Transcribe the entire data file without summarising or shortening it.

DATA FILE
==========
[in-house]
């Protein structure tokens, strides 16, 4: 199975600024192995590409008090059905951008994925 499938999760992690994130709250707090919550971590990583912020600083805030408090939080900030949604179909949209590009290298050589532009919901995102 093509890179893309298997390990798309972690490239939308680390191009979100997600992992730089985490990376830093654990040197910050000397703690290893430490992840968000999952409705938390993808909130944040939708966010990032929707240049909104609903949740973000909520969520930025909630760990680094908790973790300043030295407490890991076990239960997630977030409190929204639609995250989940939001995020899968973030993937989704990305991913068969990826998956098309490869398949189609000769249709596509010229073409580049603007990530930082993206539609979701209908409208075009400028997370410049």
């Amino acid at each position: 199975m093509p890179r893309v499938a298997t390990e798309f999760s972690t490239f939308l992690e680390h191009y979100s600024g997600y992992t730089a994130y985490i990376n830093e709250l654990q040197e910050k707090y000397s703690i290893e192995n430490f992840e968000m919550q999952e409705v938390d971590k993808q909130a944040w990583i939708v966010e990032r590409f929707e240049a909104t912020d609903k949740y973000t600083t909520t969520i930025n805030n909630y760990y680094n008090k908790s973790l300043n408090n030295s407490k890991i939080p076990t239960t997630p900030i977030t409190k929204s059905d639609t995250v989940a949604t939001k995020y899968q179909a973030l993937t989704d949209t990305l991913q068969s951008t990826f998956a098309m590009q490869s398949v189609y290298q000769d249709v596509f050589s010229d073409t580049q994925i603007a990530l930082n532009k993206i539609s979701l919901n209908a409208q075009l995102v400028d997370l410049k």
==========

[in-house]
């Protein structure tokens, strides 16, 4: 199975600024192995590409008090059905951008994925 499938999760992690994130709250707090919550971590990583912020600083805030408090939080900030949604179909949209590009290298050589532009919901995102 093509890179893309298997390990798309972690490239939308680390191009979100997600992992730089985490990376830093654990040197910050000397703690290893430490992840968000999952409705938390993808909130944040939708966010990032929707240049909104609903949740973000909520969520930025909630760990680094908790973790300043030295407490890991076990239960997630977030409190929204639609995250989940939001995020899968973030993937989704990305991913068969990826998956098309490869398949189609000769249709596509010229073409580049603007990530930082993206539609979701209908409208075009400028997370410049």
């Amino acid at each position: 199975m093509p890179r893309v499938a298997t390990e798309f999760s972690t490239f939308l992690e680390h191009y979100s600024g997600y992992t730089a994130y985490i990376n830093e709250l654990q040197e910050k707090y000397s703690i290893e192995n430490f992840e968000m919550q999952e409705v938390d971590k993808q909130a944040w990583i939708v966010e990032r590409f929707e240049a909104t912020d609903k949740y973000t600083t909520t969520i930025n805030n909630y760990y680094n008090k908790s973790l300043n408090n030295s407490k890991i939080p076990t239960t997630p900030i977030t409190k929204s059905d639609t995250v989940a949604t939001k995020y899968q179909a973030l993937t989704d949209t990305l991913q068969s951008t990826f998956a098309m590009q490869s398949v189609y290298q000769d249709v596509f050589s010229d073409t580049q994925i603007a990530l930082n532009k993206i539609s979701l919901n209908a409208q075009l995102v400028d997370l410049k």